Ed Miliband has proposed a weekly "public question time" where an audience would be allowed to ask the prime minister anything they like, in a radical suggestion for reforming the culture of politics.
He will write to the Speaker of the House of Commons with more details of his idea to make politics more accountable as well as suggesting that there could be wider reforms of prime minister's questions, which is held weekly on a Wednesday.
Labour said the audience for the public Q&A should be representative of the country and that it should bne held in parliament at least fortnightly, but ideally weekly.
Downing Street said David Cameron was open to new ways of engaging with the public, while noting that the prime minister already held "PM Direct" sessions where he took questions from people in towns and cities across the country. It is understood he will examine Miliband's ideas after they are presented to the Speaker.
Speaking on the BBC's Andrew Marr Show on Sunday morning, Miliband said there needed to be a session "where regularly the prime minister submits himself or herself to questioning from members of the public in the Palace of Westminster on Wednesdays".
He said: "We'll see how often we do it. We definitely want to do it regularly and I want to make a formal proposal to the Speaker of the House of Commons. He and I talked before many times about prime minister's questions.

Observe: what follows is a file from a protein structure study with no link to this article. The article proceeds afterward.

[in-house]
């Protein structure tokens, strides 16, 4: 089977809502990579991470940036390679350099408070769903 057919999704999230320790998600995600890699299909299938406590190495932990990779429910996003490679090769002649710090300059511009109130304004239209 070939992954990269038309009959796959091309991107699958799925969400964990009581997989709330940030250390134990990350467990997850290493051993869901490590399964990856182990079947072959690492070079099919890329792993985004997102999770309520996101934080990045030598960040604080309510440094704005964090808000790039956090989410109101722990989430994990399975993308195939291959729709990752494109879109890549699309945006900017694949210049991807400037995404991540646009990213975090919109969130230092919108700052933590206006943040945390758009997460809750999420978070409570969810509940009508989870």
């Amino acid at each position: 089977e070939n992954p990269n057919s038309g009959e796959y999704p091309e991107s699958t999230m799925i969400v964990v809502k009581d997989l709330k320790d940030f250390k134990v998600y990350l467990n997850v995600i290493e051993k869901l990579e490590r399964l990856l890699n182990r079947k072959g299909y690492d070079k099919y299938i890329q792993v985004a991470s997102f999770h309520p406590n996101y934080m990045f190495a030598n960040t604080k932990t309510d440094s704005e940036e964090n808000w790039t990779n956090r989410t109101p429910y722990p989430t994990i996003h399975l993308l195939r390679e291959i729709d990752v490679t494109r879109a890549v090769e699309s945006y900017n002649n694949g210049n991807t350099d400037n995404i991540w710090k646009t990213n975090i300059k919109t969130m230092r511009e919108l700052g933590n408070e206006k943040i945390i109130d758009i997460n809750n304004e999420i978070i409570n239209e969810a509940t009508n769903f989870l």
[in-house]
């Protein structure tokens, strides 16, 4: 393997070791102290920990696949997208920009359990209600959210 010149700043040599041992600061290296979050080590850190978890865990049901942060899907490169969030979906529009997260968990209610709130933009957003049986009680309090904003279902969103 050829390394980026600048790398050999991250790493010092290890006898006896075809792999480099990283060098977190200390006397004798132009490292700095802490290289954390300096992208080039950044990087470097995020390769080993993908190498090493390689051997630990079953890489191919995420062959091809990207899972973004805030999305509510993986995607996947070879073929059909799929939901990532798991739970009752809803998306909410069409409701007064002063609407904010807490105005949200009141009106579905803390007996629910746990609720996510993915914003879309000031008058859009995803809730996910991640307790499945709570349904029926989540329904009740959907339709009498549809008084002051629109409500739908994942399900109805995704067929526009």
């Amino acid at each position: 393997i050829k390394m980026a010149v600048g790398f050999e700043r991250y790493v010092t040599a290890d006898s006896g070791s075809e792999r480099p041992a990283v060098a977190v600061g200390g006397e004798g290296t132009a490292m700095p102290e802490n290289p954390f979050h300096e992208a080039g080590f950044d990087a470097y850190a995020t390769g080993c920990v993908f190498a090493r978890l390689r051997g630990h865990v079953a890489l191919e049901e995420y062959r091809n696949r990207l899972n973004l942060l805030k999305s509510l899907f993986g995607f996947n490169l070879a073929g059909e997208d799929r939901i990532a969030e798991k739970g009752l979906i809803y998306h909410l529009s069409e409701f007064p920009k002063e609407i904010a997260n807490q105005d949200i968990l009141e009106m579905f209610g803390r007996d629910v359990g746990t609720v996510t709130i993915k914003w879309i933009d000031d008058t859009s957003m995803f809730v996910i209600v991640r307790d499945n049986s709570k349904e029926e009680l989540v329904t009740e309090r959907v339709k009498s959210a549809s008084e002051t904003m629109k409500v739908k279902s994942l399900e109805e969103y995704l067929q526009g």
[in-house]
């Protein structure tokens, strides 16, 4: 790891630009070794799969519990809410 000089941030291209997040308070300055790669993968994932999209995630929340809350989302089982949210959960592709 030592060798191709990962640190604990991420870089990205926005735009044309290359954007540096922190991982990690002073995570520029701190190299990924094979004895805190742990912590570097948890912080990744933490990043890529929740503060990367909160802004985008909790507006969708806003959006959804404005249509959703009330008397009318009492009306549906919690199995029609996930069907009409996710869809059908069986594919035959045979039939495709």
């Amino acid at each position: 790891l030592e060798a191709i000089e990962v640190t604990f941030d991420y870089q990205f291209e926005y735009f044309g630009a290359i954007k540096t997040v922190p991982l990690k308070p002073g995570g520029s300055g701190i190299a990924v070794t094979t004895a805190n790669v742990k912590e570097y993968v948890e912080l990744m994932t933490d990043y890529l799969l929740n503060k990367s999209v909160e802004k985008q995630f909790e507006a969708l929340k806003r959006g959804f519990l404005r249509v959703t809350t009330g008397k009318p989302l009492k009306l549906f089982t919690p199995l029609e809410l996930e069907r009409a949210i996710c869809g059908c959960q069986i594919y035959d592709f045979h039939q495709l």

"Let me put it this way: at the moment there's a few inches of glass that separates the public in the gallery from the House of Commons but there's a gulf miles wide between the kind of politics that people want and what prime minister's questions offers."
Senior politicians, including Miliband and Cameron, have criticised prime minister's questions for being too aggressive and combative. The Speaker, John Bercow, has repeatedly called for an end to the "orchestrated barracking" and claimed several female MPs avoid the sessions because of the atmosphere. Despite his entreaties, however, PMQs has continued in the same vein.
Miliband said his proposal for public involvement was not a gimmick. It comes after he made a speech about his personal political style, saying he was not a politician out of "central casting", in contrast with Cameron's courting of photo opportunities and repetition of soundbites.
"I want to find ways to change our political culture," he said. "It's not just about putting the photo-op first. That is a problem, but it is deep, this, and it goes beyond that."
Miliband said Nick Clegg, the deputy prime minister, was right to do a weekly radio phone-in with members of the public and he would try to do something similar.
"I knew at the time he got a whole lot of bile about it when he did it and I remember saying to people, actually, it's a good thing to do. I want to do that and I will do that in terms of radio phone-ins, but I want to do something more."
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